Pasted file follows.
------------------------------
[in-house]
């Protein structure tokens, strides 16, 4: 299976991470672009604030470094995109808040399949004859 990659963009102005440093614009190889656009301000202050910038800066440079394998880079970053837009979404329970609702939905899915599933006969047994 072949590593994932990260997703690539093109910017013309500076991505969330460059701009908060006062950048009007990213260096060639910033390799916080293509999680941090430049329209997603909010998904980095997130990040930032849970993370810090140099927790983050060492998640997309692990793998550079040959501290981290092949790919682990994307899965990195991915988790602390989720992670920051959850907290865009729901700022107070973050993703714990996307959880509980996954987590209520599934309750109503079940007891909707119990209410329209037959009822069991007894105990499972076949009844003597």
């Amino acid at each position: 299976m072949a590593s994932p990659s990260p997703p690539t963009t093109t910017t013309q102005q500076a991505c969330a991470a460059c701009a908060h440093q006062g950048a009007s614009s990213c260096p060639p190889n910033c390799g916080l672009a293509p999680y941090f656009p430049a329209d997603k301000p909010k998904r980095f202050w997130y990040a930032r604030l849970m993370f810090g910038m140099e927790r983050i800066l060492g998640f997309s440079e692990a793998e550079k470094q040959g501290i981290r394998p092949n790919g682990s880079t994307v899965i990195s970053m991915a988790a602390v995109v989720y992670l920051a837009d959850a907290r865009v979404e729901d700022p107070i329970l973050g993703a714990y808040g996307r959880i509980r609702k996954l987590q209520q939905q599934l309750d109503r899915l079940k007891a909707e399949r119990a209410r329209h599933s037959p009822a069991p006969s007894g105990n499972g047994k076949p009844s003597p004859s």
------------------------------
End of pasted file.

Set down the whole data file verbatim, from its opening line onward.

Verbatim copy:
[in-house]
């Protein structure tokens, strides 16, 4: 299976991470672009604030470094995109808040399949004859 990659963009102005440093614009190889656009301000202050910038800066440079394998880079970053837009979404329970609702939905899915599933006969047994 072949590593994932990260997703690539093109910017013309500076991505969330460059701009908060006062950048009007990213260096060639910033390799916080293509999680941090430049329209997603909010998904980095997130990040930032849970993370810090140099927790983050060492998640997309692990793998550079040959501290981290092949790919682990994307899965990195991915988790602390989720992670920051959850907290865009729901700022107070973050993703714990996307959880509980996954987590209520599934309750109503079940007891909707119990209410329209037959009822069991007894105990499972076949009844003597």
């Amino acid at each position: 299976m072949a590593s994932p990659s990260p997703p690539t963009t093109t910017t013309q102005q500076a991505c969330a991470a460059c701009a908060h440093q006062g950048a009007s614009s990213c260096p060639p190889n910033c390799g916080l672009a293509p999680y941090f656009p430049a329209d997603k301000p909010k998904r980095f202050w997130y990040a930032r604030l849970m993370f810090g910038m140099e927790r983050i800066l060492g998640f997309s440079e692990a793998e550079k470094q040959g501290i981290r394998p092949n790919g682990s880079t994307v899965i990195s970053m991915a988790a602390v995109v989720y992670l920051a837009d959850a907290r865009v979404e729901d700022p107070i329970l973050g993703a714990y808040g996307r959880i509980r609702k996954l987590q209520q939905q599934l309750d109503r899915l079940k007891a909707e399949r119990a209410r329209h599933s037959p009822a069991p006969s007894g105990n499972g047994k076949p009844s003597p004859s």